By: Virginia Iversen, M.Ed
One of the most important aspects of sharing the transformational power of Yoga with your students is to truly honor your own truth. This truth could be either physical or emotional in nature. For instance, if you are teaching a Yoga class with a slight back injury, and you are forthright with your students about your current physical limitations, they will be more easily able to identify with you when they come up against their own physical challenges during class.
As you compassionately and courageously work with your own limitations during a Yoga class, your students will learn how to honor their own bodies. If needed, they will also learn how to modify the postures and/or the sequence of asanas and pranayama exercises, in order to truly support their unfolding well-being through the course of a regular Yoga practice. Of course, it takes courage to be very candid about one’s own physical or emotional limitations during a Yoga class, especially if you are the teacher!
It is completely understandable if you feel tempted to simply gloss over any pain or discomfort you feel, so that you can impress your students with your level of physical aptitude and dexterity when you are performing any number of challenging Yoga postures. However, the deeper level of learning comes from setting an honest example for your students, by allowing yourself to appropriately share your own struggles with your personal Yoga practice during class. When you do share your own personal life experiences, including your challenges during your own Yoga practice, your students will be emboldened by your perseverance and level of accomplishment.
If you are training to become a certified Yoga instructor, or you are currently certified and teaching classes on a regular basis, without a doubt you have persevered through any number of obstacles, in order to hone your skills as a teacher and to continue to deepen in your own practice. For instance, it may have taken you months or even years to learn how to link the postures together with your breath in one long, dance-like vinyasa. Or you may have found it to be particularly difficult to balance in Handstand in the middle of the room for more than a few seconds at a time.
By sharing the challenges you have encountered during your own personal Yoga journey with your students, they will be inspired by your level of dedication to the practice and by your determination to honor and work with your own body, until you developed the necessary strength, balance and flexibility to perform many asanas safely and effectively. The underlying respect, compassion and fortitude that you exemplify in your own practice will teach your students how to honor their own transformational process during their time on the mat, as they practice Yoga in an honest, compassionate and nonviolent way.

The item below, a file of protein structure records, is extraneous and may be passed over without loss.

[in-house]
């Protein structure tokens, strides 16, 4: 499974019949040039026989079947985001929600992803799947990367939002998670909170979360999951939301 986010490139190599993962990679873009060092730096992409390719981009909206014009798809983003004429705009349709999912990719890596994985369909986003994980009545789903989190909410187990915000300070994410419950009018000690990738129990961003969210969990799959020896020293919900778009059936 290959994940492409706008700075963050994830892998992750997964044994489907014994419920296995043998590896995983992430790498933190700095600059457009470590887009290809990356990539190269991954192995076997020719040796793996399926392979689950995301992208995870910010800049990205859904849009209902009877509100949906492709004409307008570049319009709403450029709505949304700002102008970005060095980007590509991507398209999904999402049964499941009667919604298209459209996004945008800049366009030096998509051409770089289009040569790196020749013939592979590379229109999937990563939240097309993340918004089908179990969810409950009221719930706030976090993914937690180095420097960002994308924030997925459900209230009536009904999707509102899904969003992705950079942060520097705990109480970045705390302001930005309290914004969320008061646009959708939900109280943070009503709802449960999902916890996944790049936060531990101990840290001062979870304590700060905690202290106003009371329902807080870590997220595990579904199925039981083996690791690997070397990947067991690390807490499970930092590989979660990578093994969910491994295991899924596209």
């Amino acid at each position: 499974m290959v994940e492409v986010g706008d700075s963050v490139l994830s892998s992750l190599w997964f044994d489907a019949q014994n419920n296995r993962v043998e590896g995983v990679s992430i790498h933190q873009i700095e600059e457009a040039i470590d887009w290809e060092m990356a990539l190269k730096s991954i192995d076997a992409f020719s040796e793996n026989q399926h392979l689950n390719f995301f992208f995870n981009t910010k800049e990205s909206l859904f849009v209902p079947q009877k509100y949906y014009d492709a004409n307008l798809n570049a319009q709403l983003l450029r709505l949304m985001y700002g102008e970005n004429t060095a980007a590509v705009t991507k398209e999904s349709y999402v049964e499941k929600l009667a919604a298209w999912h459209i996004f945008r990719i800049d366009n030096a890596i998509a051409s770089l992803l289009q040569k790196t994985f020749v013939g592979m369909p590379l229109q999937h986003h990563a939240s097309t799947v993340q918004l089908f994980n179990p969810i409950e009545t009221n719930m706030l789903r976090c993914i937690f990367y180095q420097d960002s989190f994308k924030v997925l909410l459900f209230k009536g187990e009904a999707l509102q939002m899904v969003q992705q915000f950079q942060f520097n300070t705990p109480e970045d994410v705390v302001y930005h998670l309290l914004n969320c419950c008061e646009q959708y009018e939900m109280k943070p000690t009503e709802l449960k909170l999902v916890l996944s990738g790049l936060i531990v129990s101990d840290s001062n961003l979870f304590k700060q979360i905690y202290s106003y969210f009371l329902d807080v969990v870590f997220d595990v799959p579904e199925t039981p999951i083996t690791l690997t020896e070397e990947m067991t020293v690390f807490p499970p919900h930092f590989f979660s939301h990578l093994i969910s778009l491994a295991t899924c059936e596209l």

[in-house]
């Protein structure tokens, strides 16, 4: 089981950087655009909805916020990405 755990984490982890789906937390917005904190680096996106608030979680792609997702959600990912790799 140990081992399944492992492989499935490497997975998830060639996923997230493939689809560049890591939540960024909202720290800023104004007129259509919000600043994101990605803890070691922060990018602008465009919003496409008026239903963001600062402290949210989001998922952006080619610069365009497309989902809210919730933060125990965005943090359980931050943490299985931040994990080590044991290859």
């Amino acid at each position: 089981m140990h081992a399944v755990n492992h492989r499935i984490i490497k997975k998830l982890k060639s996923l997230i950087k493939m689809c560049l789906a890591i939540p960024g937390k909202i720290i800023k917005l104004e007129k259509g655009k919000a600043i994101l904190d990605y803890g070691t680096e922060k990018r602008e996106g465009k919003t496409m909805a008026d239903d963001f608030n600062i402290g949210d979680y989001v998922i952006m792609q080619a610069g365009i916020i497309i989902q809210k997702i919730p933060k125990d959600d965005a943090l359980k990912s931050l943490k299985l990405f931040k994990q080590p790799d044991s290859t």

Compassion, or nonviolence, is one of the primary injunctions of the practice, according to Patanjali’s Yoga Sutras. In these short, timeless aphorisms, Patanjali systematically explains how to follow a Yogic path, while engaging in a balanced practice of postures, breathing exercises and meditation techniques. Ultimately, by following the precepts and recommendations found in the Yoga Sutras, a practitioner ideally reaches a state of enlightened perfection. Although a state of enlightenment may remain elusive for many of us, honoring our own truth is a critical first step to achieving a basic level of peace and well-being.
By modeling truthfulness during your Yoga classes, you will be setting a very real and practical example for your students. As they learn to compassionately honor and work with their fluctuating physical and emotional needs during a class, they will truly begin to learn the power of seeing, speaking and moving in a truthful fashion. By sharing your own journey with your students, you will set a shining example of the transformative power of candor and nonviolence. You will also set an example for your students of the power of courage and the benefits committing to a regular Yoga practice.
Virginia Iversen, M.Ed, has been practicing and studying the art of Yoga for over twenty years. She lives in Woodstock, New York, where she works as a writer and an academic support specialist. She is currently accepting Yoga and health-related writing orders and may be contacted at: firstname.lastname@example.org.